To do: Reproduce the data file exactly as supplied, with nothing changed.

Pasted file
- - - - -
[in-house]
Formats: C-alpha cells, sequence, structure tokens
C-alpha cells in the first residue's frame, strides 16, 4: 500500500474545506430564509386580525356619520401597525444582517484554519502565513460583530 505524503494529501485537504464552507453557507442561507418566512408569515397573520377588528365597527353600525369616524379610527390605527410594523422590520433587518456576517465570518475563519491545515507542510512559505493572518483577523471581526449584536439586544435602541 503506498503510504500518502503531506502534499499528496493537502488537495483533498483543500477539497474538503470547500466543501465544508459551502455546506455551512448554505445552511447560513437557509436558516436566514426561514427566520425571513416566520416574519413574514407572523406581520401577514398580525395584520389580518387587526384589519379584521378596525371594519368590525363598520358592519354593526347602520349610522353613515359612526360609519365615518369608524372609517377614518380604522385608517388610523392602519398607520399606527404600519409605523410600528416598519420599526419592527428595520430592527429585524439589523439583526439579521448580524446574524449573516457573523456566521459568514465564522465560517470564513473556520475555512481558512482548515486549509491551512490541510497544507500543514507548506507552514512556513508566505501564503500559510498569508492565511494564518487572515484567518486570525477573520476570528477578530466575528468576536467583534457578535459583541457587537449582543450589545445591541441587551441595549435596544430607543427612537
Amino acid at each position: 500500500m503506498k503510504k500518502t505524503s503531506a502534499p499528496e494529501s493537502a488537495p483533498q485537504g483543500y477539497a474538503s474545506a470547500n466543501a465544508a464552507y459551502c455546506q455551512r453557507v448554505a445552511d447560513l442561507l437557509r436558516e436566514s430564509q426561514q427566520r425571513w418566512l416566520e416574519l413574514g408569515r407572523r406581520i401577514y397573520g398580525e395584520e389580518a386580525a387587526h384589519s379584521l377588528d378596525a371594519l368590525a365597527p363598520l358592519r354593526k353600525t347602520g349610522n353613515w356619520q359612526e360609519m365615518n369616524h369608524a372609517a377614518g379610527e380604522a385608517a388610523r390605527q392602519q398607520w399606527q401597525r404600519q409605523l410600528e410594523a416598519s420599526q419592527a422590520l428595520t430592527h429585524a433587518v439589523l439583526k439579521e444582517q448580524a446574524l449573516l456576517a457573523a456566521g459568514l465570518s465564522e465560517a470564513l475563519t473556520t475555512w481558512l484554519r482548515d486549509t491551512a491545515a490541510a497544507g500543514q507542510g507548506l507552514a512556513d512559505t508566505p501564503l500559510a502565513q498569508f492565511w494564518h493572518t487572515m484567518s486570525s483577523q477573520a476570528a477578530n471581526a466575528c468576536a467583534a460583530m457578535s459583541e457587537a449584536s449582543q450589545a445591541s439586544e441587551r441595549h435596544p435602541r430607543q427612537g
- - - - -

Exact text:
[in-house]
Formats: C-alpha cells, sequence, structure tokens
C-alpha cells in the first residue's frame, strides 16, 4: 500500500474545506430564509386580525356619520401597525444582517484554519502565513460583530 505524503494529501485537504464552507453557507442561507418566512408569515397573520377588528365597527353600525369616524379610527390605527410594523422590520433587518456576517465570518475563519491545515507542510512559505493572518483577523471581526449584536439586544435602541 503506498503510504500518502503531506502534499499528496493537502488537495483533498483543500477539497474538503470547500466543501465544508459551502455546506455551512448554505445552511447560513437557509436558516436566514426561514427566520425571513416566520416574519413574514407572523406581520401577514398580525395584520389580518387587526384589519379584521378596525371594519368590525363598520358592519354593526347602520349610522353613515359612526360609519365615518369608524372609517377614518380604522385608517388610523392602519398607520399606527404600519409605523410600528416598519420599526419592527428595520430592527429585524439589523439583526439579521448580524446574524449573516457573523456566521459568514465564522465560517470564513473556520475555512481558512482548515486549509491551512490541510497544507500543514507548506507552514512556513508566505501564503500559510498569508492565511494564518487572515484567518486570525477573520476570528477578530466575528468576536467583534457578535459583541457587537449582543450589545445591541441587551441595549435596544430607543427612537
Amino acid at each position: 500500500m503506498k503510504k500518502t505524503s503531506a502534499p499528496e494529501s493537502a488537495p483533498q485537504g483543500y477539497a474538503s474545506a470547500n466543501a465544508a464552507y459551502c455546506q455551512r453557507v448554505a445552511d447560513l442561507l437557509r436558516e436566514s430564509q426561514q427566520r425571513w418566512l416566520e416574519l413574514g408569515r407572523r406581520i401577514y397573520g398580525e395584520e389580518a386580525a387587526h384589519s379584521l377588528d378596525a371594519l368590525a365597527p363598520l358592519r354593526k353600525t347602520g349610522n353613515w356619520q359612526e360609519m365615518n369616524h369608524a372609517a377614518g379610527e380604522a385608517a388610523r390605527q392602519q398607520w399606527q401597525r404600519q409605523l410600528e410594523a416598519s420599526q419592527a422590520l428595520t430592527h429585524a433587518v439589523l439583526k439579521e444582517q448580524a446574524l449573516l456576517a457573523a456566521g459568514l465570518s465564522e465560517a470564513l475563519t473556520t475555512w481558512l484554519r482548515d486549509t491551512a491545515a490541510a497544507g500543514q507542510g507548506l507552514a512556513d512559505t508566505p501564503l500559510a502565513q498569508f492565511w494564518h493572518t487572515m484567518s486570525s483577523q477573520a476570528a477578530n471581526a466575528c468576536a467583534a460583530m457578535s459583541e457587537a449584536s449582543q450589545a445591541s439586544e441587551r441595549h435596544p435602541r430607543q427612537g